2. Give two examples each of a solution:

Showing positive deviation from Raoult’s Law.

Ans: The mixture of

(i) Ethanol and water.

(ii) Acetone and ethanol.

Showing negative deviation from Raoult’s Law.

Ans: The mixture of

(i) HCl and water.

(ii) Acetone and chloroform.

3. Draw vapor pressure vs composition (in terms of mole fraction) diagram for an ideal solution.

Ans:

4. Define azeotropes with one example of each type.

Ans: The binary mixtures of solutions that have the same composition in liquid and vapor phase having constant boiling points throughout the distillation are known as azeotropes.

Minimum Boiling Azeotropes – Mixture of water and ethanol (solutions showing positive deviation from Raoult’s law).

Maximum Boiling Azeotropes – Mixture of water and HCl (solutions showing negative deviation from Raoult’s law).

5. Draw the total vapor pressure vs. mol fraction diagram for a binary solution exhibiting non-ideal behavior with negative deviation.

Ans:

6. The vapor pressure curve for three solutions having the same non- volatile solute in the same solvent are shown. The curves are parallel to each other and do not intersect. What is the correct order of the concentrations of the solutions? (Hint: A < B < C)

(image will be uploaded soon)

Ans: As shown in the figure, the concentration of the three solutions having the same non – volatile solute in the same solvent will be in the order of A < B < C.

7. Show that the relative lowering of vapor pressure of a solvent is a colligative property.

Ans: Colligative properties depend upon the number of solute particles in the solution. To be more precise, it is the ratio of the number of solute particles to the number of solvent particles in the solution.

Now, relative lowering of vapour pressure is given as;

\[\frac{\Delta P}{{{P}^{0}}}=\frac{{{P}^{0}}-P}{{{P}^{0}}}\]

Also, by Raoult’s law we know that,

\[\frac{{{P}^{0}}-P}{{{P}^{0}}}=x\]

where, x is the mole fraction of any component.

Hence, we can say that the relative lowering of vapor pressure of a solvent is a colligative property.

8. Benzene and toluene form a nearly ideal solution. At a certain temperature, calculate the vapor pressure of solution containing equal moles of the two substances. [Give**n: P0Benzene = **150 mm of Hg, $P_{Toluene}^{0}$ = 55 mm of Hg]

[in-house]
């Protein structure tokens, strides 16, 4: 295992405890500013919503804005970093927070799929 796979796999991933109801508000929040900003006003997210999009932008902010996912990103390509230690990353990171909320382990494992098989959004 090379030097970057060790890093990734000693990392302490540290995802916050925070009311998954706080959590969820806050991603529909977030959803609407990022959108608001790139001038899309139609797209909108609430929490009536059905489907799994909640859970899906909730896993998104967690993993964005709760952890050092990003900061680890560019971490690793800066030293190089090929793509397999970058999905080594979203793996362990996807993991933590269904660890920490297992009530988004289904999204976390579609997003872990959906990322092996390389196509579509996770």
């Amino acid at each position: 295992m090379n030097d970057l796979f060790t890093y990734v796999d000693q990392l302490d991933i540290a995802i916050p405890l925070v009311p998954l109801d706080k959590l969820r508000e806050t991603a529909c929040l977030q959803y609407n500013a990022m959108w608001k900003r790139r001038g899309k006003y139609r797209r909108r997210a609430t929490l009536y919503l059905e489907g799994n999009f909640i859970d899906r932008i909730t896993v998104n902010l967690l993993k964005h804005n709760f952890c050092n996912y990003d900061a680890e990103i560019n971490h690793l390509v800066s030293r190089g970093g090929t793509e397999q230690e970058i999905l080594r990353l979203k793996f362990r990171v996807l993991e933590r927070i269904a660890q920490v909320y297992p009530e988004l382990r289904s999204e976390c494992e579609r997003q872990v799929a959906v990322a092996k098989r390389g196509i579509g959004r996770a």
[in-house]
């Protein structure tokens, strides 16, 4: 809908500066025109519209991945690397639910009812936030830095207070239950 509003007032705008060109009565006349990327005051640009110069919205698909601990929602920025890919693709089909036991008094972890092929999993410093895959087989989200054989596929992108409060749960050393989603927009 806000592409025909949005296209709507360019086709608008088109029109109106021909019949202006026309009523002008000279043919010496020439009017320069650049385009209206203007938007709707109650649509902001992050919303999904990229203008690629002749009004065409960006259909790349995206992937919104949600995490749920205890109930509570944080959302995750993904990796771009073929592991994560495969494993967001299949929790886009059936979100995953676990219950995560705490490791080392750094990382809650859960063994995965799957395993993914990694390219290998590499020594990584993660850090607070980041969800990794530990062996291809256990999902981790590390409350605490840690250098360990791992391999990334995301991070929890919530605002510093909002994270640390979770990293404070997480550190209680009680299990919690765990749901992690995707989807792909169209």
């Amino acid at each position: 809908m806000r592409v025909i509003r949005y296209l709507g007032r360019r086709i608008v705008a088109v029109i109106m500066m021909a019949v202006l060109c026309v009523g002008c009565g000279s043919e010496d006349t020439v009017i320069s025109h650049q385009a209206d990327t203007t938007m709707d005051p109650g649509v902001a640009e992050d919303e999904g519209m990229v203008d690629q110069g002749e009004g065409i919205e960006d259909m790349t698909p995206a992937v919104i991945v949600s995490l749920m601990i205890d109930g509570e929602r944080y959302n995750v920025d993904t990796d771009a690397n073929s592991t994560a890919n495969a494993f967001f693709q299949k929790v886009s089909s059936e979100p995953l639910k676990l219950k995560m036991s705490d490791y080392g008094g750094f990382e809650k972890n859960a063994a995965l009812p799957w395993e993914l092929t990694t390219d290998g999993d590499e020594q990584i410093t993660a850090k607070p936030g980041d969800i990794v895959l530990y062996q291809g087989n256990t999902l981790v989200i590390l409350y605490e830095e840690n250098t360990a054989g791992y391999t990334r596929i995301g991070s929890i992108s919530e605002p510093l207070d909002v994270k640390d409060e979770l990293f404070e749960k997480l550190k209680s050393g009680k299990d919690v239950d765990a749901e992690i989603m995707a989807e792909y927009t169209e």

Ans: In accordance with the given data, we know that,

\[{{P}_{Solution}}=P_{Benzene}^{0}\left[ \frac{n}{n+n} \right]+P_{Toluene}^{0}\left[ \frac{n}{n+n} \right]\]

As, we have given equal moles of both the substances. Thus,

\[{{P}_{Solution}}=\left( P_{Benzene}^{0}+P_{Toluene}^{0} \right)\times \frac{1}{2}\]

\[{{P}_{Solution}}=\left( 150+55 \right)\times \frac{1}{2}=102.5mmHg\]

9. What is meant by abnormal molecular mass? Illustrate it with suitable examples.

Ans: The molecular masses which are different theoretical molecular masses due to either association or dissociation of molecules in the solution are known as abnormal molecular masses. For example, weak electrolytes which dissociates to form ions.

10. When 1 mole of NaCl is added to 1 liter water, the boiling point increases? When 1 mole of $C{{H}_{3}}OH$ is added to 1 liter water, the boiling point decreases? Suggest reasons.

Ans: When NaCl (non – volatile solute) is added to water then, the vapor pressure of the solution is lowered increasing the boiling point. Whereas, $C{{H}_{3}}OH$ is more volatile than water i.e., has more vapor pressure than that of water decreasing the boiling point.

11. Can we separate water completely from $HN{{O}_{3}}$ solution by vaporization? Justify your answer.

Ans: Water cannot be separated from nitric acid by evaporation or vaporization due to the formation of azeotropic mixture which makes the separation impossible.

12. 1 gram each of two solutes ‘A’ and ‘B’ (molar mass of A > molar mass of B) are dissolved separately in 100 g each of the same solvent. Which solute will show greater elevation in boiling point and why?

Ans: The elevation in boiling point is given as,

\[\Delta {{T}_{b}}={{K}_{b}}m={{K}_{b}}\frac{n}{W}\]

where,

n = number of moles of a component given as,

\[n=\frac{\text{mass of component}}{\text{molar mass of component}}\]

W = weight of solvent in Kgs.

In accordance to the given data and the proportionality we can say that,

\[\Delta {{T}_{b}}\propto \frac{1}{\text{molar mass of component}}\]

Thus, for A and B;

\[\Delta T_{b}^{A}=\frac{1}{{{M}_{A}}}\text{ and }\Delta T_{b}^{B}=\frac{1}{{{M}_{B}}}\]

Dividing an equation of A by B we get,

\[\frac{\Delta T_{b}^{A}}{\Delta T_{b}^{B}}=\frac{{{M}_{B}}}{{{M}_{A}}}\]

We have given that the molar mass of A > molar mass of B thus, B will show greater elevation in boiling point.

13. Examine the following illustrations and answer the following questions

(image will be uploaded soon)

Identify the liquid A and liquid B (pure water or sugar solution).

Ans: Liquid A is sugar solution and liquid B is pure water.

Name the phenomenon involved in this experiment so that the level of liquid in this the funnel has risen after some time.

Ans: The ongoing phenomenon is the osmosis process in which the level of liquid in the funnel has risen after some time.

14. How relative lowering in vapor pressure is related with depression in freezing point and elevation in boiling point?